So let's look elsewhere. The other two big problems tonight that are worthy of discussion: Terrell Stoglin, and Mike Scott. Let's start with Stoglin. He's in the midst of a slump, no doubt about it, and his shot selection was downright awful. He presses a lot and forces a lot, no doubt about it, but normally what he presses and forces works. For vast swaths of the game, especially midway through the second, it didn't work today, and that brings Maryland's offense to it's knees. In fact, it's doubly painful: Stoglin is clearly Maryland's best (and sometimes only) scorer, but by his nature he takes a lot of shots. So when he's not scoring, it's a double whammy: not only is Maryland not getting points from its best scorer, there's a guy in a wicked slump shooting 30% taking 25 shots a game.

That said, two things: first, the kid is clutch. He didn't have his shot going all game long, and hasn't had it going over the past several weeks, but he stepped up to hit two huge buckets in the final two minutes, including a 25-foot game-tying three. Ice water. If Padgett goes 4-10 instead of 3-10 from the stripe and Maryland wins, people are hailing how clutch Stoglin is.

Secondly, the stretch Stoglin is going through reminds me a lot of the occasional slumps Greivis Vasquez went through, or even the slump Nick Faust had earlier in the year. Both of those players emerged from their slumps as better and more complete players, and the potential is there for Stoglin to do the same. He's an immensely talented player, remember, and if he can improve the mental aspect of his game - learn what's a good shot and what's not, for example - he'd be a terror (in a good way). He's struggling, and Maryland was at times better without him on the floor tonight, but that doesn't mean you turn your back on him. Mark Turgeon knows this, and he'll be there to build Stoglin back up, preferably making some minor modifications that will make him an even better player.

As for Scott: he's a machine, no doubt about it, but Maryland has absolutely no one who can guard him. Not a person. They gave him the mid-range jumper all day long and he took it all day long. Sean Mosley was the only one who could check him, and only then because he got a friendly call on his senior day. Scott is a mismatch, I get it, but Maryland's gaping hole in the frontcourt was obvious today. Simply, the Terrapins' bigs aren't very good. Alex Len can get there, but he's not there yet, and until he improves games involving a big like Scott or Tyler Zeller will be an adventure. True, usually only elite teams have elite bigs, but that's Maryland's goals and it's something they need to build on.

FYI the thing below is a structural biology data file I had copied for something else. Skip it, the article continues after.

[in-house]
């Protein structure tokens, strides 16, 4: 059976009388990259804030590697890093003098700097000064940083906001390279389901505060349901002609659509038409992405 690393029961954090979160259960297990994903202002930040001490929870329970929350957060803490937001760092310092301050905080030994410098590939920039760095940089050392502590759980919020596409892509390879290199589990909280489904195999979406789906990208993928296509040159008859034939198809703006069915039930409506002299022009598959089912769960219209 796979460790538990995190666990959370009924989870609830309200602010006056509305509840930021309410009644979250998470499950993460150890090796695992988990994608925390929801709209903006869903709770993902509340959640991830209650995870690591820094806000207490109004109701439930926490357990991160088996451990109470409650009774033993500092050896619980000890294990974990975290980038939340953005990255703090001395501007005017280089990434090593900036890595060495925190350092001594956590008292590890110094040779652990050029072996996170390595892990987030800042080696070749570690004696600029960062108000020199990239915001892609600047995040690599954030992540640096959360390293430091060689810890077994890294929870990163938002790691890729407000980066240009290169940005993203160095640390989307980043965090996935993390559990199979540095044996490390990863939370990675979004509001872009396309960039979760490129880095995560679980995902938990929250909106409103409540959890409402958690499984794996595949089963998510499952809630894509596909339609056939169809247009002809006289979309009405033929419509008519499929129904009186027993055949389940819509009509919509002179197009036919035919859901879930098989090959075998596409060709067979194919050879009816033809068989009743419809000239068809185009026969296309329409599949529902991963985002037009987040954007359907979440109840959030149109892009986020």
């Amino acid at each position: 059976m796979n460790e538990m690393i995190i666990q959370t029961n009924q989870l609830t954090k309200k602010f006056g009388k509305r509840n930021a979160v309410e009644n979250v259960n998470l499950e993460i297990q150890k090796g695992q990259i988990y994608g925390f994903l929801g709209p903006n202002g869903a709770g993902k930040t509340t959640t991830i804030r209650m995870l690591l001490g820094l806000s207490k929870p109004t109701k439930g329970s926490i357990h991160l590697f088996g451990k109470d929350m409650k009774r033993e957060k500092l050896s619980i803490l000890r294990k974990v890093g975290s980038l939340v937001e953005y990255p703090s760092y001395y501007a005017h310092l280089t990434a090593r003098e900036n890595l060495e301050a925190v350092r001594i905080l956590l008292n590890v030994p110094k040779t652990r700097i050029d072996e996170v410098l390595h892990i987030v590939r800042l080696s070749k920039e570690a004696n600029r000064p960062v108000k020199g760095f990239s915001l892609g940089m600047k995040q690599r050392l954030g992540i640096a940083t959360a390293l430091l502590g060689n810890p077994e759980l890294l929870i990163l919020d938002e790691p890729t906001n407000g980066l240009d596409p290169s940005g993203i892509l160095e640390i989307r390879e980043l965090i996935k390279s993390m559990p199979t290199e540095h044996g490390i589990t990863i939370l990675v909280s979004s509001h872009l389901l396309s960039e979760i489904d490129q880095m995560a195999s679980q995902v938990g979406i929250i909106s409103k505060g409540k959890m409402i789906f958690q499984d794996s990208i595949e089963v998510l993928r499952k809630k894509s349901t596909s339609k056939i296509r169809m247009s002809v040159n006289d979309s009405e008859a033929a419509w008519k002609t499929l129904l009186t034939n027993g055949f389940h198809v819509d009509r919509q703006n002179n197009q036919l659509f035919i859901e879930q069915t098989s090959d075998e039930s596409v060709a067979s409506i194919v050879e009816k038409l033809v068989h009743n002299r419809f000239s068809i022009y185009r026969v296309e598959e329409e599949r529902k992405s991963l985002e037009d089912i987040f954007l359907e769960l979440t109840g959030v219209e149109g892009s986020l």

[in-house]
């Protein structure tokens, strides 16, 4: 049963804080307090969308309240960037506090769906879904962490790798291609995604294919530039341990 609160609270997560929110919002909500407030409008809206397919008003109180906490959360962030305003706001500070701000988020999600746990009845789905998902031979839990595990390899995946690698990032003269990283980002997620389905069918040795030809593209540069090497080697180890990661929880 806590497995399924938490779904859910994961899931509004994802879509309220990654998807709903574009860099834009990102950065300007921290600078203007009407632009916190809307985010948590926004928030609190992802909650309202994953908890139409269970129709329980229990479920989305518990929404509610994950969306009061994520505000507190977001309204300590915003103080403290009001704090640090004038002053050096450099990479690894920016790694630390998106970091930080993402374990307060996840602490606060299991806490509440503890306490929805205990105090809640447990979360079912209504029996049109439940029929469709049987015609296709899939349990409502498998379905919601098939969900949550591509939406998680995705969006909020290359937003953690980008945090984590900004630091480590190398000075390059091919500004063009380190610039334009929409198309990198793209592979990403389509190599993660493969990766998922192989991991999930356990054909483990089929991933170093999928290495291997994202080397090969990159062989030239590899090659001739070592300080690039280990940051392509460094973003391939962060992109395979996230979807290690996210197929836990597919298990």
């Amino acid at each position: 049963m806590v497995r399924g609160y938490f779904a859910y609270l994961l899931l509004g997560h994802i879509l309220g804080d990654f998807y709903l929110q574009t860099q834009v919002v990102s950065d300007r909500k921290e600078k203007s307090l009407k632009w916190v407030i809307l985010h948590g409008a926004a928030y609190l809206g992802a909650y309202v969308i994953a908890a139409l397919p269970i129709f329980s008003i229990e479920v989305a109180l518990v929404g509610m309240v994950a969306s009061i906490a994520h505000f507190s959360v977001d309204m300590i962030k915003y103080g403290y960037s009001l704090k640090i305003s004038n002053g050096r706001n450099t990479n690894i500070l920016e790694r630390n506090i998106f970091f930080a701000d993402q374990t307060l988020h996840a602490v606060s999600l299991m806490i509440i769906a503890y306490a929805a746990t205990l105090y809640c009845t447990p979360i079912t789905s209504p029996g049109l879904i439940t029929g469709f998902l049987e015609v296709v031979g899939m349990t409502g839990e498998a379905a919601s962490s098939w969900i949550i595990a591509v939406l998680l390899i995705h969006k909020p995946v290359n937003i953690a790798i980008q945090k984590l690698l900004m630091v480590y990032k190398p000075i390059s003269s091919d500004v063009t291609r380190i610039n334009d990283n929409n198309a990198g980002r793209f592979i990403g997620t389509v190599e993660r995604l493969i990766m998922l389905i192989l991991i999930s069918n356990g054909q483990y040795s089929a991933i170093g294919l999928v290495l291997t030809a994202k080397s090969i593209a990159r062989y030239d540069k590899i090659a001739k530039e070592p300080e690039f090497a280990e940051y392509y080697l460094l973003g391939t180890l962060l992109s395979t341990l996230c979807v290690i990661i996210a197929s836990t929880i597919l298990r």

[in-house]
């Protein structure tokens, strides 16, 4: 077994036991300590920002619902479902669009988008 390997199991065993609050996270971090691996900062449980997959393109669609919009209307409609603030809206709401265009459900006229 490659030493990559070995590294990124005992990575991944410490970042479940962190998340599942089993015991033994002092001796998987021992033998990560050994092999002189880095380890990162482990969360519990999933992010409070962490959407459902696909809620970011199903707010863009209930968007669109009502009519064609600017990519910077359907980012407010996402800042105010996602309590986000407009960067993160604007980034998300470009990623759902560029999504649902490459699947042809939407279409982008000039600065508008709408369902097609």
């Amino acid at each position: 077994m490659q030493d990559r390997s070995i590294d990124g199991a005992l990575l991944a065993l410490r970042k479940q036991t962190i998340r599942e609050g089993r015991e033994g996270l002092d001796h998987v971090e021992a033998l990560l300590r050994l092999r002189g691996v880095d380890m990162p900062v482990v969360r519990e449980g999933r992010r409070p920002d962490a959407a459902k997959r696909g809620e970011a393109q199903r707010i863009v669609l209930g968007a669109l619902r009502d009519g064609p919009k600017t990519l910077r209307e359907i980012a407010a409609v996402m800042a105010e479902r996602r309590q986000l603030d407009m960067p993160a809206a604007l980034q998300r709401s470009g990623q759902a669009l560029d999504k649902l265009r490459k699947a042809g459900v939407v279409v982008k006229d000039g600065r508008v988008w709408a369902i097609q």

Oh, and speaking of bigs: I've been an Ashton Pankey supporter all year long, but his absence in the second half of the game has to be noted. He played only 6 minutes tonight and none in the second half; while Virginia having to go small played into that (Berend Weijs only played 8 on his senior day) it was head-scratching to see someone who was starting games get absolutely no run as Maryland made a huge comeback. Oh, wait, scratch that: it would've been head-scratching had it not been painfully obvious why Pankey was sitting.

I remember exactly four plays Pankey made in his six minutes on the floor. First: getting pushed out of position for a rebound by Sammy Zeglinski, a 6-1 white kid named "Sammy Zeglinski." (Zeglinski was called for a push, I believe, but c'mon: Pankey needs to be able to stand his ground.) Then an offensive rebound where he got fouled and sent to the line (good); he missed both FT attempts (bad). And then two missed layups.

I'm not one to speculate on whether or not players will transfer or get "run" or whatever. But I'll break that rule here: if it's anyone, it's Pankey. I actually hope he doesn't; Maryland doesn't need the scholarship space and I still think Pankey has potential. But the writing is on the wall on that one.

More later, but two final notes: 1) Nick Faust isn't a point guard (six! turnovers) and continuing to play him there hurts Maryland, but he's still awesome and will be a monster of a facilitating, slashing swingman. Very bright future. 2) 55 of Virginia's 75 points came from seniors. Enjoy your one season of relevance, Hoos.

In good news: the Lady Terps won the ACC Tournament!